Is It Okay To Be Friends With Your Ex?
Many people wonder if it is it okay to be friends with your ex. My short answer is typically no, but as they say every rule has its exception, as the answer to this age-old question heavily depends on preconceived expectations and intentions.
Let’s say, for argument’s sake, that you recently ended your long-term relationship. You and your former significant other had a great run and you split amicably. If you are truly completely emotionally stable and feel that you are 100 percent over the relationship then I suggest treading with caution.
In this specific scenario there really isn’t any harm in remaining friends, as long as it won’t send her into an emotional tailspin. (Yes, she must also be absolutely be over the relationship, otherwise you risk torturing the poor girl with images of what might have been). In fact, if you are both ready to move on, remaining friends may actually be positive, healthy and mature.
In an ideal world, forging a relationship with an ex means honoring the time you spent together getting to know the person you, despite everything that may have happened, still respect and feel close to. Our ex-lovers tend to understand us in a way that others may not since you have shared so many mutual experiences.
But then again let’s be real. This is usually not the case.
Often, if your ex-girlfriend wants to remain friends with you, it may be her way of cushioning the break up in a fruitless effort to make the painful transition easier on you. Sometimes this is simply so she will feel better about ending it even if she has been ready to move on for quite some time.
If she is chomping at the bit to move on with someone new, do not—I repeat DO NOT—attempt to remain friends.
Watching someone you still deeply care about test the dating waters is a sure fire way to make yourself completely miserable. Even if you are holding out hope of getting back together via your “friendship,” you are bound to end up frustrated and emotionally exhausted. While it may difficult, in this situation it is best to cut ties completely, as this will give you the time and room you need to heal.
Now let’s move on. Perhaps it was you who ended the relationship. This same, previously-mentioned break up scenario could also apply: you are genuinely concerned about hurting her, but are ready to move on. In an effort to cushion the emotional blow you insist on remaining friends, and she cautiously agrees.
Again, I stress that it is cruel to allow her a window into your new bachelorhood if she has any lingering feelings. It is much better to cut all ties rather than drag her through the mud.
Yet another situation: perhaps you ended things up because your ex-girlfriend was unfaithful or smoked too much. Either way you are holding out hope that through your “friendship” she’ll learn from her mistakes and transition into the partner you’d like her to be. Be advised that this is generally setting yourself up for disappointment.
We have all heard that “I just want to be friends” at one time or another over the course of our dating lives. It has become the epitome of lip service at the end of many relationships. Unfortunately, “Let’s be friends” rarely equates to real-world success.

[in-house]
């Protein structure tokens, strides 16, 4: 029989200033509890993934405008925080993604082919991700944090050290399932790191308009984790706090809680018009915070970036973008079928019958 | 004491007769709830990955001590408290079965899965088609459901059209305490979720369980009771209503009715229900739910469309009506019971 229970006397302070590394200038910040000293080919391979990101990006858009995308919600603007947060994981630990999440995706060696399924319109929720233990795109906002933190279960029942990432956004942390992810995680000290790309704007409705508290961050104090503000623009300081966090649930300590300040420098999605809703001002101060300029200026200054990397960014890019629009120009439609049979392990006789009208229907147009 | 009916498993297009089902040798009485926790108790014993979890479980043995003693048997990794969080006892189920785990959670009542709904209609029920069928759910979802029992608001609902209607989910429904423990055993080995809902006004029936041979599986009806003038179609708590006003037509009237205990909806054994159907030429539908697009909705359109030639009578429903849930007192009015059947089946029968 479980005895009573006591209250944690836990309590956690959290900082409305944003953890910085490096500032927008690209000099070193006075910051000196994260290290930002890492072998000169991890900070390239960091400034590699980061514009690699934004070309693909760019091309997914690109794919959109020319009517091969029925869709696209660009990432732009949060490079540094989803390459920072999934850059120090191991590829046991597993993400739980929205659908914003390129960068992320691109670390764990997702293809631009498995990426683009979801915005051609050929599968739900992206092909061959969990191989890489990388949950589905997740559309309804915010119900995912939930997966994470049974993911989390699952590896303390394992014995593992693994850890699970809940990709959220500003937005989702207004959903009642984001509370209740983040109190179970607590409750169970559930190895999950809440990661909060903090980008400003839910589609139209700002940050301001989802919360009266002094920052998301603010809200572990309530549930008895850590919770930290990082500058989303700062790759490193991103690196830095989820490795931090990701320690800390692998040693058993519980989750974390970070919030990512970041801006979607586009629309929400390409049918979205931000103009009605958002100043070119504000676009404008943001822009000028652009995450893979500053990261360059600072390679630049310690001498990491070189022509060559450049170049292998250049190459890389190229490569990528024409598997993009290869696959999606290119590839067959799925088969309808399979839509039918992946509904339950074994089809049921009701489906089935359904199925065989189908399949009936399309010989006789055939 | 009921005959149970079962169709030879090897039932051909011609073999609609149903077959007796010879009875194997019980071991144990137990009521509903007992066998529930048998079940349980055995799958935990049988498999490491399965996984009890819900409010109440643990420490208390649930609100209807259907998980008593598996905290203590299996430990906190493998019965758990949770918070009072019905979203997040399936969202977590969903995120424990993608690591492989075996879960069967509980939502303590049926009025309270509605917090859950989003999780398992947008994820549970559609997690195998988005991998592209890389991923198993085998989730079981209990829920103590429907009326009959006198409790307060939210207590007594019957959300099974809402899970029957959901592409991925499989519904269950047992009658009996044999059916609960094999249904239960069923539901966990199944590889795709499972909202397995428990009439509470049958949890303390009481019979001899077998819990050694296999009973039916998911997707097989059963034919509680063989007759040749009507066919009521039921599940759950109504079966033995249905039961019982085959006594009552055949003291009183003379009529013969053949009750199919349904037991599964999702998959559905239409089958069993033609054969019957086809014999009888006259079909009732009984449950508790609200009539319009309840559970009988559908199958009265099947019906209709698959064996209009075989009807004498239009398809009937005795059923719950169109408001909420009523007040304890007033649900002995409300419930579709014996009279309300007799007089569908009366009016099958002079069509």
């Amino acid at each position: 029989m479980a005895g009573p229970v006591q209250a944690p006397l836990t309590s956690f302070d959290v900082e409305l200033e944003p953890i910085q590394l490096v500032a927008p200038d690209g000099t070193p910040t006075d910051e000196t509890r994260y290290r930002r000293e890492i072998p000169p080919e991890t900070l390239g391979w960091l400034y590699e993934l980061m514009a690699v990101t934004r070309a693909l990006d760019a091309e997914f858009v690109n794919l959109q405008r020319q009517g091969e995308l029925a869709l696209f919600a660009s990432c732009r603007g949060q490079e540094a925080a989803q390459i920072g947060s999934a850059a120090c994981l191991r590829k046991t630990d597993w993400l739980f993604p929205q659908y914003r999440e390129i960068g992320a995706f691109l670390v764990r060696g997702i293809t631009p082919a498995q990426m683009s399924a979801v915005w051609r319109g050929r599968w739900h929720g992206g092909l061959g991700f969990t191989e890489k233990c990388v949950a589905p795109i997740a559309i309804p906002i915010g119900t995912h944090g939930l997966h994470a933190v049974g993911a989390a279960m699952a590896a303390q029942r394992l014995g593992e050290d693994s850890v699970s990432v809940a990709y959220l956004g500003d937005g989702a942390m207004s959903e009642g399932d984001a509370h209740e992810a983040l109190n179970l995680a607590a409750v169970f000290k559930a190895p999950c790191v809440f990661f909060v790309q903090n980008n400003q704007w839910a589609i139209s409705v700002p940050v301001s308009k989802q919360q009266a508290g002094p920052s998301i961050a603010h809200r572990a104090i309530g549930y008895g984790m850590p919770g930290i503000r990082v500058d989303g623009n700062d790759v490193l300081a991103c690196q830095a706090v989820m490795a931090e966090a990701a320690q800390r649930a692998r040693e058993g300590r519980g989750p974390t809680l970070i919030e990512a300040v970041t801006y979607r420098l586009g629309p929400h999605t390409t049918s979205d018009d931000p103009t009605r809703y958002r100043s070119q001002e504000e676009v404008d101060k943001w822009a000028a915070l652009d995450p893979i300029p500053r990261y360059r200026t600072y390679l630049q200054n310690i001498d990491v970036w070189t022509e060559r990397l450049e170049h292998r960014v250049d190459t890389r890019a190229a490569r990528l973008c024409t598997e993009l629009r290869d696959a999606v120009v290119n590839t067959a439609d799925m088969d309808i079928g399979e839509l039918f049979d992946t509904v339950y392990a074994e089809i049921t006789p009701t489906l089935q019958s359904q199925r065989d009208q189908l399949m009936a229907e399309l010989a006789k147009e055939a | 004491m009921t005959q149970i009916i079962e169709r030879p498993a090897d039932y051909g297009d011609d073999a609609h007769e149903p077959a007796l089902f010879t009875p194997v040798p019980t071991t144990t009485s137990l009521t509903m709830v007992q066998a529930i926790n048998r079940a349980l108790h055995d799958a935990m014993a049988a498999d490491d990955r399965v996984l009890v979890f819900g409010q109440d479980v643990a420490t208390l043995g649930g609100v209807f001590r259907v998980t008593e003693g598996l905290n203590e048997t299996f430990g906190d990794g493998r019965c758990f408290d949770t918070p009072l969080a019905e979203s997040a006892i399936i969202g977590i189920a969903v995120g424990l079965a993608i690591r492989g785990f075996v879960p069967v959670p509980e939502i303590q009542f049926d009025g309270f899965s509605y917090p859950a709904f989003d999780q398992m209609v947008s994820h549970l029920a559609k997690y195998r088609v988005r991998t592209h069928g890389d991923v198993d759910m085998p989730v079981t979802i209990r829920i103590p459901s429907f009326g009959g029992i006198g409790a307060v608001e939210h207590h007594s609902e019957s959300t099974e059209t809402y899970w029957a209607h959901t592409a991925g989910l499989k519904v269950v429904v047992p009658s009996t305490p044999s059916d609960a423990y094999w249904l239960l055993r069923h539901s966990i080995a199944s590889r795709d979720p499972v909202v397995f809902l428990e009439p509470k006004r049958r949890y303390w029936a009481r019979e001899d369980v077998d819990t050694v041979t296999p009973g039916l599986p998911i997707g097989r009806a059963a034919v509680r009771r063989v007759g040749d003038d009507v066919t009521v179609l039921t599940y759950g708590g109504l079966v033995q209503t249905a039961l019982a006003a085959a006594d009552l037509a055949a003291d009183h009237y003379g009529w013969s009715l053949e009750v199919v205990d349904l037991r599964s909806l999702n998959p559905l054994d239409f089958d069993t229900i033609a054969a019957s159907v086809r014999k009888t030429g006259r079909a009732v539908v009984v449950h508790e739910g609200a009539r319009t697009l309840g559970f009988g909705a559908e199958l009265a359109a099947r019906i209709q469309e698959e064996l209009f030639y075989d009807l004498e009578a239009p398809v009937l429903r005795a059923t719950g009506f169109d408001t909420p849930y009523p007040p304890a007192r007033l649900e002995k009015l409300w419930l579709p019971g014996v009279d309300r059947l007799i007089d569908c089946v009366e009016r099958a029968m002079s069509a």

If you know you will still have lingering feelings for her, then don’t agree to this.
Don’t be a jerk about it, but make sure you make your emotional health a priority. The best way to navigate this landmine? Calmly reply, “I am sorry, but I can’t see how us remaining friends is beneficial for either of us.”
You can even explain that a friendship with her simply is not the type of relationship you want with her, and that it would actually make is more difficult for you to move on.
After having this conversation it is imperative that you keep your distance. This means absolutely no contact—texting, calling, snap chatting, Instagram, Facebook—you name it. I always say it is best to avoid all contact for about a month if you have any hope of salvaging things.
After a month your mind will have cleared a bit and you both can further reassess the situation at hand. If she reaches out to you prior to the 30 day deadline, explain to her that in your mind this means she is extending an olive branch and is interested in repairing the romantic relationship.
Most importantly, when things are truly over give yourself time to pick up the pieces. Remember that you are allowed to take some significant time out and fully process any feelings of loss you may be experiencing. Eat greasy take out, watch crap TV, and focus on yourself.
I will heavily stress that the all too popular route of binge drinking at seedy neighborhood bars and meaningless hookups after a particularly tough breakup rarely make anyone feel better. In fact, this vicious cycle may even exacerbate feelings of depression or sadness.
Play guitar, listen to sad songs or watch a marathon of your favorite old-time horror movies—whatever works to soothe you. Don’t run from your pain or try to distract it.
Experience it, process it, and gradually move past it.
You do not necessarily have to be hostile or bitter in order to fully realize that some wounds desperately need space in order to fully heal. If you never allow yourself an appropriate amount of time to completely move on from a person, you will never fully move on as a person.
Unsurprisingly, this may lead to unfortunate long-term issues down the road.
Think about it: if you jumped from a multi-year relationship into another similarly monogamous relationship trust issues from the past may rear their ugly head. You may begin blaming your new girlfriends for the wrongs you suffered at the hands of your previous one, which can stop an otherwise healthy relationship dead in its tracks.